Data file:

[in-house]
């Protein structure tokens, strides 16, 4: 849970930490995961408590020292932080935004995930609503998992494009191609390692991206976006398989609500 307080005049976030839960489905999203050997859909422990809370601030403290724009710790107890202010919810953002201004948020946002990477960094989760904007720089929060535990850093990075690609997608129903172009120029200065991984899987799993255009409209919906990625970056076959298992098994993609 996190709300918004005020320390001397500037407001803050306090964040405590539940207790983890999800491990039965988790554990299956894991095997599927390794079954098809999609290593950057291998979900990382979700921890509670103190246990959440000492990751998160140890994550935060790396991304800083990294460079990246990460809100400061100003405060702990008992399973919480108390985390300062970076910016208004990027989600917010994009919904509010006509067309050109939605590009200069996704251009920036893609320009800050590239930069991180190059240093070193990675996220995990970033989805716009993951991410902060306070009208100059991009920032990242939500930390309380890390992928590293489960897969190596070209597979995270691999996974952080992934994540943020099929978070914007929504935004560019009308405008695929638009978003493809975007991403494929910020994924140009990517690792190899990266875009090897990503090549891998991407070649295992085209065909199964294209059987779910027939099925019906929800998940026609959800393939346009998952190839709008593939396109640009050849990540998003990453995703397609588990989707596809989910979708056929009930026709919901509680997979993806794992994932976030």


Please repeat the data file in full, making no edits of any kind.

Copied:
[in-house]
């Protein structure tokens, strides 16, 4: 849970930490995961408590020292932080935004995930609503998992494009191609390692991206976006398989609500 307080005049976030839960489905999203050997859909422990809370601030403290724009710790107890202010919810953002201004948020946002990477960094989760904007720089929060535990850093990075690609997608129903172009120029200065991984899987799993255009409209919906990625970056076959298992098994993609 996190709300918004005020320390001397500037407001803050306090964040405590539940207790983890999800491990039965988790554990299956894991095997599927390794079954098809999609290593950057291998979900990382979700921890509670103190246990959440000492990751998160140890994550935060790396991304800083990294460079990246990460809100400061100003405060702990008992399973919480108390985390300062970076910016208004990027989600917010994009919904509010006509067309050109939605590009200069996704251009920036893609320009800050590239930069991180190059240093070193990675996220995990970033989805716009993951991410902060306070009208100059991009920032990242939500930390309380890390992928590293489960897969190596070209597979995270691999996974952080992934994540943020099929978070914007929504935004560019009308405008695929638009978003493809975007991403494929910020994924140009990517690792190899990266875009090897990503090549891998991407070649295992085209065909199964294209059987779910027939099925019906929800998940026609959800393939346009998952190839709008593939396109640009050849990540998003990453995703397609588990989707596809989910979708056929009930026709919901509680997979993806794992994932976030």